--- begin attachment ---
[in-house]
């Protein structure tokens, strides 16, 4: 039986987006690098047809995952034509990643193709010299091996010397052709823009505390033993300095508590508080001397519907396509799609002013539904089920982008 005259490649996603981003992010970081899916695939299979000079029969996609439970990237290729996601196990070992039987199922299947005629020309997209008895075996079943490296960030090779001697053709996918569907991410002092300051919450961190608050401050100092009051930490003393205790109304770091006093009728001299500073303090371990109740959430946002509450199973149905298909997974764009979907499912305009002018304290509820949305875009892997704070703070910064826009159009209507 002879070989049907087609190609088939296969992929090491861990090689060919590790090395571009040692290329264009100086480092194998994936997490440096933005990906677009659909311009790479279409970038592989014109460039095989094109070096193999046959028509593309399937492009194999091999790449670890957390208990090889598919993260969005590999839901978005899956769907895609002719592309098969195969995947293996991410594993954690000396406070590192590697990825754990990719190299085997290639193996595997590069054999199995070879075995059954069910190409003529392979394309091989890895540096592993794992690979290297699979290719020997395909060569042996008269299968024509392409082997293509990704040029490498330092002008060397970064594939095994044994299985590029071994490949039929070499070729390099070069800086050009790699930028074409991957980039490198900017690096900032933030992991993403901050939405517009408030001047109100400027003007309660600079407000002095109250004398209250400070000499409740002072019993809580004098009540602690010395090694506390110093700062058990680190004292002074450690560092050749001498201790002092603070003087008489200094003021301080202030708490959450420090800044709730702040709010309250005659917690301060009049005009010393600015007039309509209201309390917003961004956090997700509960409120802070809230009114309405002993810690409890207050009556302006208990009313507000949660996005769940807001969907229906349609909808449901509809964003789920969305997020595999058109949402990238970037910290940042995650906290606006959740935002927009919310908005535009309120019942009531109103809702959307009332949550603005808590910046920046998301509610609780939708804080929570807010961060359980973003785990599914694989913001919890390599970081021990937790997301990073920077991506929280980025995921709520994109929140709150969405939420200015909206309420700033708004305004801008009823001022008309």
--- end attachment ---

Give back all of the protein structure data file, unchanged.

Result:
[in-house]
């Protein structure tokens, strides 16, 4: 039986987006690098047809995952034509990643193709010299091996010397052709823009505390033993300095508590508080001397519907396509799609002013539904089920982008 005259490649996603981003992010970081899916695939299979000079029969996609439970990237290729996601196990070992039987199922299947005629020309997209008895075996079943490296960030090779001697053709996918569907991410002092300051919450961190608050401050100092009051930490003393205790109304770091006093009728001299500073303090371990109740959430946002509450199973149905298909997974764009979907499912305009002018304290509820949305875009892997704070703070910064826009159009209507 002879070989049907087609190609088939296969992929090491861990090689060919590790090395571009040692290329264009100086480092194998994936997490440096933005990906677009659909311009790479279409970038592989014109460039095989094109070096193999046959028509593309399937492009194999091999790449670890957390208990090889598919993260969005590999839901978005899956769907895609002719592309098969195969995947293996991410594993954690000396406070590192590697990825754990990719190299085997290639193996595997590069054999199995070879075995059954069910190409003529392979394309091989890895540096592993794992690979290297699979290719020997395909060569042996008269299968024509392409082997293509990704040029490498330092002008060397970064594939095994044994299985590029071994490949039929070499070729390099070069800086050009790699930028074409991957980039490198900017690096900032933030992991993403901050939405517009408030001047109100400027003007309660600079407000002095109250004398209250400070000499409740002072019993809580004098009540602690010395090694506390110093700062058990680190004292002074450690560092050749001498201790002092603070003087008489200094003021301080202030708490959450420090800044709730702040709010309250005659917690301060009049005009010393600015007039309509209201309390917003961004956090997700509960409120802070809230009114309405002993810690409890207050009556302006208990009313507000949660996005769940807001969907229906349609909808449901509809964003789920969305997020595999058109949402990238970037910290940042995650906290606006959740935002927009919310908005535009309120019942009531109103809702959307009332949550603005808590910046920046998301509610609780939708804080929570807010961060359980973003785990599914694989913001919890390599970081021990937790997301990073920077991506929280980025995921709520994109929140709150969405939420200015909206309420700033708004305004801008009823001022008309």